Another victim, Toluwalase Adebayo, said it might sound like he is old school, but as long as it is Nigeria, he will keep visiting the physical stores and markets, to avoid “stories that touch.”

 According to him, “I once ordered for an adult shoe online and put in every required information, only to be surprised when the delivery arrived. The shoe they delivered couldn’t even fit into my one year old baby’s leg, not to talk of myself, just to tell you how small it was. Till date, nothing has been done and I keep calling daily to get the same old story. Ever since then, I would go to the market myself and do a total evaluation of what I want to buy before taking it home.”

 In the same vein, Omooba Olatunji, a security expert, said that last year alone, scam cases reported in their unit and tracked on Instagram by Nigerian buyers totalled N273,235,485. Unsatisfied transactions also known as “what I ordered vs what I got” amounted to N84,399,140.

 He said while a lot of Instagram vendors are honest and trustworthy, a few dishonest people have decided to take advantage of people’s trust and initiate fraudulent transactions.

 In his words “there are several ways to detect scammers online. First, legitimate vendors will post reviews from previous customers. If you don’t see any review, then you should be careful. Fake vendors also create reviews; so be careful. If anything seems off, don’t buy it. There are a lot of security tips we can’t make public, so we won’t end up giving these criminals free space to operate, but when you get scammed online and you report the case, they will be easily tracked down,” he said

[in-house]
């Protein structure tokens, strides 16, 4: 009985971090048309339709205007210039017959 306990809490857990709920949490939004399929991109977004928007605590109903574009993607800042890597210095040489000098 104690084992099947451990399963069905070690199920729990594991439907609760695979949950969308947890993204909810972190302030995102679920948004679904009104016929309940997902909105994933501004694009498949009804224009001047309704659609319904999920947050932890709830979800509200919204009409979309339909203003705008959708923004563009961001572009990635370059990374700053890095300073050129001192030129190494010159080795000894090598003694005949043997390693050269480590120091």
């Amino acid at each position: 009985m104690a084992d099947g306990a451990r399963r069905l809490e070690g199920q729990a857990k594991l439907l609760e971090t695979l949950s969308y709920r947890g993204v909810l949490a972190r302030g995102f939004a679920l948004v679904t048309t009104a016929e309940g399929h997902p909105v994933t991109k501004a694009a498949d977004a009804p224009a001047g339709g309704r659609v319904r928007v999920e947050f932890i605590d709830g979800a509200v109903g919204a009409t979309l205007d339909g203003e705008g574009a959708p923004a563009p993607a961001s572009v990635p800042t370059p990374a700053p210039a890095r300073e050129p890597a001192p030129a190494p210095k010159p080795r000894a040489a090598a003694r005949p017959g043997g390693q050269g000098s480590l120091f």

Tomisin Omole, a Cybersecurity expert, said that the first thing one should do when one gets scammed is to get evidence of the scam (Payment receipt and conversation, etc).

“Do not report the scammer’s account or get it deactivated. Doing this will drastically reduce your chances of getting the person, especially in the event that ip addresses and account login activity etc are needed by an investigator. Once you have compiled the evidence, go to your local law enforcement agency and file a complaint, showing the evidence of course. While there might not be much that they can do, they at least now have a record of this scam. You may then contact a cyber-crime investigator for help,” he said.

The cybersecurity consultant added, “While there is really no 100 percent guarantee that you can get your money back, you may be lucky enough to get enough information to find and get this person arrested. Of course, this depends on the amount you lost. If it wasn’t so much, you should let it go and learn from your mistake.”